Yet in April, during Crown Prince Mohammed bin Salman’s New York trip, he signed an agreement with SoftBank, the PIF’s favored partner, for 200 GW of solar by 2030, apparently coming as a surprise to the energy ministry. It was intended to create 100,000 jobs, raise $12 billion in gross domestic product, and save $40 billion in oil consumption. The Financial Times reported that the SoftBank memorandum was indicative of a power struggle between Khalid al-Falih, minister of energy, industry, and mineral resources and effective overseer of half the Saudi economy, and Yasir Al-Rumayyan, influential chief of the PIF. The ministry was blindsided by the announcement, which reflected the PIF’s desire for an eye-catching project, and SoftBank founder Masayoshi Son’s vision for worldwide solar power. SoftBank’s Vision Fund is also intended to invest $10 billion in the Saudi Electricity Company to help it move into renewables.
This 200 GW would be vastly in excess of Saudi Arabia’s likely 100-120 GW peak demand by 2030 – it is equivalent to about two-thirds of today’s existing solar worldwide, and would require two years of the world’s current entire solar panel output. If coupled with the “world’s largest utility-scale battery,” as Son stated, some power could be stored for evening use, but likely a large part would have to be exported or simply thrown away. The grid would have to be drastically upgraded to cope with such a large amount of variable power, and export links established with neighboring countries in a volatile region.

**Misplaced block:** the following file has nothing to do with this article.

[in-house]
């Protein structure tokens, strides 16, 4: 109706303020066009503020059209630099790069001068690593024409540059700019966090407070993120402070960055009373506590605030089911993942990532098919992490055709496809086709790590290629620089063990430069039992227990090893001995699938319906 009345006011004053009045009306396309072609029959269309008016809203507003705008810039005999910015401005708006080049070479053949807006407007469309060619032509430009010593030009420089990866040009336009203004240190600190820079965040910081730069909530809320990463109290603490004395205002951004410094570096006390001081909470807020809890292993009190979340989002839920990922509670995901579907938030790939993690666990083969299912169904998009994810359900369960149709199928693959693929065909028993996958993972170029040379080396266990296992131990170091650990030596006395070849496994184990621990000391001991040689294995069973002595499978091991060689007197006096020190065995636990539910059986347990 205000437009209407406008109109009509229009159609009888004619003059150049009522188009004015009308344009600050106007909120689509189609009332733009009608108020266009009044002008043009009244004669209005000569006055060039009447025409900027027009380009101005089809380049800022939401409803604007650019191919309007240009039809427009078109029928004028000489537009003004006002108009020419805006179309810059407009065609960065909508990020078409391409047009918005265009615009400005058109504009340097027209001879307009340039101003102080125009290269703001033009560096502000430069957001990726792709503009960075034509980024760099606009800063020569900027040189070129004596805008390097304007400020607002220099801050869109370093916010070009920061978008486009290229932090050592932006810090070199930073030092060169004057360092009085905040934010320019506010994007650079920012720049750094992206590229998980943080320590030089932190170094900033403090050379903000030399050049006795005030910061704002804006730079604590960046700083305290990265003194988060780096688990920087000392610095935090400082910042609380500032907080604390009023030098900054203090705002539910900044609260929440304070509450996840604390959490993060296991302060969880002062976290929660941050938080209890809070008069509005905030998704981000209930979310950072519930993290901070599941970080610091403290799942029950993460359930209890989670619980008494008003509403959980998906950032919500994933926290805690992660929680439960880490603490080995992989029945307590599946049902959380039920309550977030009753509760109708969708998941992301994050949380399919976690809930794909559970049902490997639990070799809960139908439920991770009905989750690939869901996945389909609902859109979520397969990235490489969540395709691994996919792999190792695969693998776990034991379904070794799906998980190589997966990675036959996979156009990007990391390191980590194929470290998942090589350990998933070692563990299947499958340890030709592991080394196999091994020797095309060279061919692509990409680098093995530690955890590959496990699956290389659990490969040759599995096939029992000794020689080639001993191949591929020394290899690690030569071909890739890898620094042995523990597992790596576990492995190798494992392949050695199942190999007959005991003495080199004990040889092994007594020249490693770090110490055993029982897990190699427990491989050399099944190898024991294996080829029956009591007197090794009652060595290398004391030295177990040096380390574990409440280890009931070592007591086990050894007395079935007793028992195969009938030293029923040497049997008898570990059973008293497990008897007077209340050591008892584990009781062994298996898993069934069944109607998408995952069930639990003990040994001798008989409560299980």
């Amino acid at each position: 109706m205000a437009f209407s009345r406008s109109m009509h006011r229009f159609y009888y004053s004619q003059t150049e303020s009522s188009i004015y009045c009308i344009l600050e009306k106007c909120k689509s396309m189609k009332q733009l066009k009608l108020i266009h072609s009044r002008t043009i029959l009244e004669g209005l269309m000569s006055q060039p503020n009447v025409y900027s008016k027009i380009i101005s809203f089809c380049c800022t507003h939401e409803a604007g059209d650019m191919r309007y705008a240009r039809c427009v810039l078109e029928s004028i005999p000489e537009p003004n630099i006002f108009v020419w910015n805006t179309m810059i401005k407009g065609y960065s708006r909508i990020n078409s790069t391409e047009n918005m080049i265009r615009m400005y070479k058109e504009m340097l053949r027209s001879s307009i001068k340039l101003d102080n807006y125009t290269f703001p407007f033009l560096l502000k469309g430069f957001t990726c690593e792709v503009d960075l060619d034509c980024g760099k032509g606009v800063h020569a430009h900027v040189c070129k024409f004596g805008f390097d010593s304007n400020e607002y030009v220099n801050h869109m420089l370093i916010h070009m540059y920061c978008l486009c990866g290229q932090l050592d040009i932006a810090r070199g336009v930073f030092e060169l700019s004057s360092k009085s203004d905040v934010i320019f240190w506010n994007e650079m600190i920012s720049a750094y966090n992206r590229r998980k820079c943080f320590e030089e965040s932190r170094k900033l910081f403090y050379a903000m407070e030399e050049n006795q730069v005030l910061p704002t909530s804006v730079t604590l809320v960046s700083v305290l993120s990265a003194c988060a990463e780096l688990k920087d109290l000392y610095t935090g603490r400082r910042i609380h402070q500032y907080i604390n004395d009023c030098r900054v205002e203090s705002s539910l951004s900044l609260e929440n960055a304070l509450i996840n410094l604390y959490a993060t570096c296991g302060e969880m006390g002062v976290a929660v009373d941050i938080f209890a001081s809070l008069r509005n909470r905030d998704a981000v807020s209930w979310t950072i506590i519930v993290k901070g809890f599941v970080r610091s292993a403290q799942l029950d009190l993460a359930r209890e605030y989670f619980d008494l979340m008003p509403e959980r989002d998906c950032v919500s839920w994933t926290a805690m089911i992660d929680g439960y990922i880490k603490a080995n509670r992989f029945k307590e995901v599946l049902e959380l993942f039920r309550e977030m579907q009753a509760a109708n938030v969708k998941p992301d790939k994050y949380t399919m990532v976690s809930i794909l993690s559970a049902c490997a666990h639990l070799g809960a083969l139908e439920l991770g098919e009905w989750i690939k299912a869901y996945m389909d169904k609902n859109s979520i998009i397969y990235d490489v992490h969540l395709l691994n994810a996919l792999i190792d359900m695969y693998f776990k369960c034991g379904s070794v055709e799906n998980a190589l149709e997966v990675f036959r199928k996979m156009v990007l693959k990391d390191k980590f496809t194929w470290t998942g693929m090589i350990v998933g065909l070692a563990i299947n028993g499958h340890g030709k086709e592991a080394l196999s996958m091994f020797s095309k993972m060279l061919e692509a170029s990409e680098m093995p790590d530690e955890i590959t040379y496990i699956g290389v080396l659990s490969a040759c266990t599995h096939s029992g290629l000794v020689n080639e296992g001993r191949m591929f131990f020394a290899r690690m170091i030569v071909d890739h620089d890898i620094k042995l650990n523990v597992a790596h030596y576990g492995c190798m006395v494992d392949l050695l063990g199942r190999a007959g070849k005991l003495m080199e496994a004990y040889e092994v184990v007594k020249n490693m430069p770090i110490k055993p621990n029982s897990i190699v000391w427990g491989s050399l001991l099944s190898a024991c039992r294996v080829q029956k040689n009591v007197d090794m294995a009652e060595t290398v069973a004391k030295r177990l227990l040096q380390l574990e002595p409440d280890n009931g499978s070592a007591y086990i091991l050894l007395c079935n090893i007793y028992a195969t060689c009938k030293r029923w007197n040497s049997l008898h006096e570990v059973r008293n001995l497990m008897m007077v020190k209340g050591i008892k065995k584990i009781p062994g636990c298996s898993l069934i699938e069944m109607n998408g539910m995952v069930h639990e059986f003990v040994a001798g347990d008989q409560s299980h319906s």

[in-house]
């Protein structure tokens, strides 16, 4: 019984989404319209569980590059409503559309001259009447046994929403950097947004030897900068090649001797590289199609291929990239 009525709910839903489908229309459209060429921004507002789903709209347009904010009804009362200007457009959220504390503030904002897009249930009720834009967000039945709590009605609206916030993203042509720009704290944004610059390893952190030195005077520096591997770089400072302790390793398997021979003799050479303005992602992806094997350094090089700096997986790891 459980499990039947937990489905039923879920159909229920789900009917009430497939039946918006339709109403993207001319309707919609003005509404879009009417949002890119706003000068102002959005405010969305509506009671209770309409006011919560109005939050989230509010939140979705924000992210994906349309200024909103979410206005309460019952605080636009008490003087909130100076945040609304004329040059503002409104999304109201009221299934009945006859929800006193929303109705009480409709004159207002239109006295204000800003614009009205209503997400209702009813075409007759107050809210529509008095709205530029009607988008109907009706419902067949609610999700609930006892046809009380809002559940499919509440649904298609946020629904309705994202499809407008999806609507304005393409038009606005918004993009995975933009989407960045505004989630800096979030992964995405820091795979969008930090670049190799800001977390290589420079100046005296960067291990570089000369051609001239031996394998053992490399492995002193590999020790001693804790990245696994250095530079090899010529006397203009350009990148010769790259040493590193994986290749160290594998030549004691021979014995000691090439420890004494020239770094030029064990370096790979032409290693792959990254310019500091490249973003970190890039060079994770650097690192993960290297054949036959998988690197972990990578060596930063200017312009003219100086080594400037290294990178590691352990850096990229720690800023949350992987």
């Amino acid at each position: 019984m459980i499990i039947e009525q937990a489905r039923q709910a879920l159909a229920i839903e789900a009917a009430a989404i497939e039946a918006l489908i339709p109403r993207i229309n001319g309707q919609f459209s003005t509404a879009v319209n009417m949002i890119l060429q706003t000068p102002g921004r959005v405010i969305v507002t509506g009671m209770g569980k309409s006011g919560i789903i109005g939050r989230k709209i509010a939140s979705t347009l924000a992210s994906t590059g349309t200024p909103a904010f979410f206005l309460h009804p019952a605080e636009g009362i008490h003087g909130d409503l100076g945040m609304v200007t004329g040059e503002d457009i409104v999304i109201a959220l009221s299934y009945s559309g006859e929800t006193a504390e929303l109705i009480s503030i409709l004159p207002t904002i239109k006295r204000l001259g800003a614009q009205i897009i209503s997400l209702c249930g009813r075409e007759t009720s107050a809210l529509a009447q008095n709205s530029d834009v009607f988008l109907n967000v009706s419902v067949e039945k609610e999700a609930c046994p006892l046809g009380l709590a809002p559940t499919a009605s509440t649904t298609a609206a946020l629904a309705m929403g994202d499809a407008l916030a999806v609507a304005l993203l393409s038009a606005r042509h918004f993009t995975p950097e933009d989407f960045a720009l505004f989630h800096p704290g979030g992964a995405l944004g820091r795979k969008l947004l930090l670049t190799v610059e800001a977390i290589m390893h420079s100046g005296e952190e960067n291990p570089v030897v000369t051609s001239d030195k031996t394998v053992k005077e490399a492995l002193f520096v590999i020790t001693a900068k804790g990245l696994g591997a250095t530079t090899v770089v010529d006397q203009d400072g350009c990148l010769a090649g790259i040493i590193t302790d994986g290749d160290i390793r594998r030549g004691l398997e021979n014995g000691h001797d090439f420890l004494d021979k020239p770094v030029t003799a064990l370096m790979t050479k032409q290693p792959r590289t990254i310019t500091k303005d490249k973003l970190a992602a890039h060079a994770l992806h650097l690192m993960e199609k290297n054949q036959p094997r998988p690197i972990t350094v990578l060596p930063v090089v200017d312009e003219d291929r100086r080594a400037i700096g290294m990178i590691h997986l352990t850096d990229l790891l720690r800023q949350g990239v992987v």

Despite thoughts of becoming the world leader in solar production, renewable electricity exports do not generate the rents that oil and gas do, and the country would have to compete with its similarly sunny neighbors, which have smaller but still expansive unused desert lands. Further ambitions were to kick-start a domestic solar manufacturing industry, a challenging initiative in a very competitive, Chinese-dominated sector.
Now the SoftBank initiative appears in limbo, though it could resurface as a broader goal guiding the implementation of solar power in general. An alternative renewable strategy is to be unveiled in late October.
The introduction of large amounts of renewable energy is also connected to the reduction of subsidies and the restructuring of the Saudi Electricity Company. Domestic electricity, water, and diesel prices have been raised but remain low and below cost. Even so, the increases so far have provoked some domestic complaint.
Until prices reach cost-reflective levels, the Saudi Electricity Company will remain dependent on direct government payments to fund its massive investment program, which still largely concentrates on oil- and gas-fired generation. The local use of renewables, for instance rooftop solar by homes, businesses, and factories, will be unattractive unless specifically supported by a countervailing subsidy. Remote off-grid locations such as farms, water pumps, and telecom towers will prefer familiar diesel generators to solar while fuel remains priced well below world market levels.